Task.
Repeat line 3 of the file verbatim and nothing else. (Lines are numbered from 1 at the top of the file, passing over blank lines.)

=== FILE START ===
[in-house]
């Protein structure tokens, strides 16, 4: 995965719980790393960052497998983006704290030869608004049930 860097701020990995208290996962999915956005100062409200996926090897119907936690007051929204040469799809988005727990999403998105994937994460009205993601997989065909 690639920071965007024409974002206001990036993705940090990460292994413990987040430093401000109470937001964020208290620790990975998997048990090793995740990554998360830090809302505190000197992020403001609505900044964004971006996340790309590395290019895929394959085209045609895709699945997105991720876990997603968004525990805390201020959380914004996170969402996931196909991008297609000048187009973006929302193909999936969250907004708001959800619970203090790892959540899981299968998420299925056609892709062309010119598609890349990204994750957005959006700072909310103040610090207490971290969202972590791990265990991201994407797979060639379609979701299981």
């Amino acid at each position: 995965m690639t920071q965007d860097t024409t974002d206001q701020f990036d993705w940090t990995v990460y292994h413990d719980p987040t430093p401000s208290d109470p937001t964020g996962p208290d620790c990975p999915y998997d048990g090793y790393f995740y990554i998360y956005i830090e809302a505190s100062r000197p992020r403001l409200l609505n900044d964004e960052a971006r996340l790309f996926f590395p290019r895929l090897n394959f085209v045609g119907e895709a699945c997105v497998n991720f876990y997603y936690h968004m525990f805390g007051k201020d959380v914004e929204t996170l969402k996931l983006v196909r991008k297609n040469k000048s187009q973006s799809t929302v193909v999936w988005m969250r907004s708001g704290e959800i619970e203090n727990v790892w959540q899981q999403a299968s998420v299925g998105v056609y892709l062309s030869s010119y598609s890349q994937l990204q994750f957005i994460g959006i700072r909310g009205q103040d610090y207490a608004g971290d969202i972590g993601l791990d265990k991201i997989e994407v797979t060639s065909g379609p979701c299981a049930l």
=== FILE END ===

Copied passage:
């Amino acid at each position: 995965m690639t920071q965007d860097t024409t974002d206001q701020f990036d993705w940090t990995v990460y292994h413990d719980p987040t430093p401000s208290d109470p937001t964020g996962p208290d620790c990975p999915y998997d048990g090793y790393f995740y990554i998360y956005i830090e809302a505190s100062r000197p992020r403001l409200l609505n900044d964004e960052a971006r996340l790309f996926f590395p290019r895929l090897n394959f085209v045609g119907e895709a699945c997105v497998n991720f876990y997603y936690h968004m525990f805390g007051k201020d959380v914004e929204t996170l969402k996931l983006v196909r991008k297609n040469k000048s187009q973006s799809t929302v193909v999936w988005m969250r907004s708001g704290e959800i619970e203090n727990v790892w959540q899981q999403a299968s998420v299925g998105v056609y892709l062309s030869s010119y598609s890349q994937l990204q994750f957005i994460g959006i700072r909310g009205q103040d610090y207490a608004g971290d969202i972590g993601l791990d265990k991201i997989e994407v797979t060639s065909g379609p979701c299981a049930l």